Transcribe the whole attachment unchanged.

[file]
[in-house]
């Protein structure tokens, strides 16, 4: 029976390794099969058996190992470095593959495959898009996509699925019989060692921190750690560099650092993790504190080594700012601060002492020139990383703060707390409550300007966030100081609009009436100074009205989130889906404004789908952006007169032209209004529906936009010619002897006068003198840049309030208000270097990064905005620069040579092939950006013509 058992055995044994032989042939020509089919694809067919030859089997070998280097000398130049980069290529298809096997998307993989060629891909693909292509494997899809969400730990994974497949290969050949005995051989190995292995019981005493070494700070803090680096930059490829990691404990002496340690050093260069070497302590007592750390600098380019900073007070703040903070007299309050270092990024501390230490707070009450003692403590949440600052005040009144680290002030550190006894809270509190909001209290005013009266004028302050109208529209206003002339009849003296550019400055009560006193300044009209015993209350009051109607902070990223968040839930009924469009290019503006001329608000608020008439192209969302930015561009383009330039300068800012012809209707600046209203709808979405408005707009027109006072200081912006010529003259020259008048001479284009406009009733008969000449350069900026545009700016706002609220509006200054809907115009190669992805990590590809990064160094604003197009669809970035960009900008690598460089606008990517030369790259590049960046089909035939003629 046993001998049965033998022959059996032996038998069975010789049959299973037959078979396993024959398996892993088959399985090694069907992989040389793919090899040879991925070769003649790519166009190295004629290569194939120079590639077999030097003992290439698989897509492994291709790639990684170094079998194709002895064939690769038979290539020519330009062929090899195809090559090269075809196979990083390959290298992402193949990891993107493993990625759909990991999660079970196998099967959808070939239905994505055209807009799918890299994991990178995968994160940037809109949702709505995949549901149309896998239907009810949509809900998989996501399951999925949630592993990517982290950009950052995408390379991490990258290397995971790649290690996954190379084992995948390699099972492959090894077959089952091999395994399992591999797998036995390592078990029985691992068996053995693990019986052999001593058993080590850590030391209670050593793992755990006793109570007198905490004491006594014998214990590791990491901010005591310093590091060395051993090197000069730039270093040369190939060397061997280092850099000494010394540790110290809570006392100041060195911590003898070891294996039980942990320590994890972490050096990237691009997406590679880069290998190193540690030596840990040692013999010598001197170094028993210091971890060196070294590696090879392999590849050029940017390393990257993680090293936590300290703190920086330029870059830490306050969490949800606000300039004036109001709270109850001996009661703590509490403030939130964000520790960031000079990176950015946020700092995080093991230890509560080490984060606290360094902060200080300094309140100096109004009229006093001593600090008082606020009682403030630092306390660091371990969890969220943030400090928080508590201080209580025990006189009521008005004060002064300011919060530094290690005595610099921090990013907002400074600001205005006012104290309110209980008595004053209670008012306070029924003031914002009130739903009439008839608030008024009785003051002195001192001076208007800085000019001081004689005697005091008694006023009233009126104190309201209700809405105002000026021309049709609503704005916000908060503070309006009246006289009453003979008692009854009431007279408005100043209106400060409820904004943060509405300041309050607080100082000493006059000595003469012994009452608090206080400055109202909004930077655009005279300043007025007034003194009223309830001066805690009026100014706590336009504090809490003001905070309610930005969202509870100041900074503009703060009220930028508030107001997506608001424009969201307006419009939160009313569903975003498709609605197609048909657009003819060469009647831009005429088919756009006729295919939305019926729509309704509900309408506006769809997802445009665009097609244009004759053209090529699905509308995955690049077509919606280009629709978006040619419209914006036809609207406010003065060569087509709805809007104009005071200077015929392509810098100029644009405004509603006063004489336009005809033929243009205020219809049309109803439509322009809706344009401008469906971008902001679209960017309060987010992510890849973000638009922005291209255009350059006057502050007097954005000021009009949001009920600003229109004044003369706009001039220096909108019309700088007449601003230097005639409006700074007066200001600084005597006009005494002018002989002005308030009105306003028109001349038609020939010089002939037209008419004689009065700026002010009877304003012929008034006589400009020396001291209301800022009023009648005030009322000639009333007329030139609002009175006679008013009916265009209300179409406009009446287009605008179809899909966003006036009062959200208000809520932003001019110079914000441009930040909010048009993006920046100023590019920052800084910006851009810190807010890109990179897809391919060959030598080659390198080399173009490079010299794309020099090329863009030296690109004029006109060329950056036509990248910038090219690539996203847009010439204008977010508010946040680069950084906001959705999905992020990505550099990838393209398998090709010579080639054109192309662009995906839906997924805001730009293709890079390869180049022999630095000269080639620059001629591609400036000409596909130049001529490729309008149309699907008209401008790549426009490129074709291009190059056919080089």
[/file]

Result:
[in-house]
């Protein structure tokens, strides 16, 4: 029976390794099969058996190992470095593959495959898009996509699925019989060692921190750690560099650092993790504190080594700012601060002492020139990383703060707390409550300007966030100081609009009436100074009205989130889906404004789908952006007169032209209004529906936009010619002897006068003198840049309030208000270097990064905005620069040579092939950006013509 058992055995044994032989042939020509089919694809067919030859089997070998280097000398130049980069290529298809096997998307993989060629891909693909292509494997899809969400730990994974497949290969050949005995051989190995292995019981005493070494700070803090680096930059490829990691404990002496340690050093260069070497302590007592750390600098380019900073007070703040903070007299309050270092990024501390230490707070009450003692403590949440600052005040009144680290002030550190006894809270509190909001209290005013009266004028302050109208529209206003002339009849003296550019400055009560006193300044009209015993209350009051109607902070990223968040839930009924469009290019503006001329608000608020008439192209969302930015561009383009330039300068800012012809209707600046209203709808979405408005707009027109006072200081912006010529003259020259008048001479284009406009009733008969000449350069900026545009700016706002609220509006200054809907115009190669992805990590590809990064160094604003197009669809970035960009900008690598460089606008990517030369790259590049960046089909035939003629 046993001998049965033998022959059996032996038998069975010789049959299973037959078979396993024959398996892993088959399985090694069907992989040389793919090899040879991925070769003649790519166009190295004629290569194939120079590639077999030097003992290439698989897509492994291709790639990684170094079998194709002895064939690769038979290539020519330009062929090899195809090559090269075809196979990083390959290298992402193949990891993107493993990625759909990991999660079970196998099967959808070939239905994505055209807009799918890299994991990178995968994160940037809109949702709505995949549901149309896998239907009810949509809900998989996501399951999925949630592993990517982290950009950052995408390379991490990258290397995971790649290690996954190379084992995948390699099972492959090894077959089952091999395994399992591999797998036995390592078990029985691992068996053995693990019986052999001593058993080590850590030391209670050593793992755990006793109570007198905490004491006594014998214990590791990491901010005591310093590091060395051993090197000069730039270093040369190939060397061997280092850099000494010394540790110290809570006392100041060195911590003898070891294996039980942990320590994890972490050096990237691009997406590679880069290998190193540690030596840990040692013999010598001197170094028993210091971890060196070294590696090879392999590849050029940017390393990257993680090293936590300290703190920086330029870059830490306050969490949800606000300039004036109001709270109850001996009661703590509490403030939130964000520790960031000079990176950015946020700092995080093991230890509560080490984060606290360094902060200080300094309140100096109004009229006093001593600090008082606020009682403030630092306390660091371990969890969220943030400090928080508590201080209580025990006189009521008005004060002064300011919060530094290690005595610099921090990013907002400074600001205005006012104290309110209980008595004053209670008012306070029924003031914002009130739903009439008839608030008024009785003051002195001192001076208007800085000019001081004689005697005091008694006023009233009126104190309201209700809405105002000026021309049709609503704005916000908060503070309006009246006289009453003979008692009854009431007279408005100043209106400060409820904004943060509405300041309050607080100082000493006059000595003469012994009452608090206080400055109202909004930077655009005279300043007025007034003194009223309830001066805690009026100014706590336009504090809490003001905070309610930005969202509870100041900074503009703060009220930028508030107001997506608001424009969201307006419009939160009313569903975003498709609605197609048909657009003819060469009647831009005429088919756009006729295919939305019926729509309704509900309408506006769809997802445009665009097609244009004759053209090529699905509308995955690049077509919606280009629709978006040619419209914006036809609207406010003065060569087509709805809007104009005071200077015929392509810098100029644009405004509603006063004489336009005809033929243009205020219809049309109803439509322009809706344009401008469906971008902001679209960017309060987010992510890849973000638009922005291209255009350059006057502050007097954005000021009009949001009920600003229109004044003369706009001039220096909108019309700088007449601003230097005639409006700074007066200001600084005597006009005494002018002989002005308030009105306003028109001349038609020939010089002939037209008419004689009065700026002010009877304003012929008034006589400009020396001291209301800022009023009648005030009322000639009333007329030139609002009175006679008013009916265009209300179409406009009446287009605008179809899909966003006036009062959200208000809520932003001019110079914000441009930040909010048009993006920046100023590019920052800084910006851009810190807010890109990179897809391919060959030598080659390198080399173009490079010299794309020099090329863009030296690109004029006109060329950056036509990248910038090219690539996203847009010439204008977010508010946040680069950084906001959705999905992020990505550099990838393209398998090709010579080639054109192309662009995906839906997924805001730009293709890079390869180049022999630095000269080639620059001629591609400036000409596909130049001529490729309008149309699907008209401008790549426009490129074709291009190059056919080089």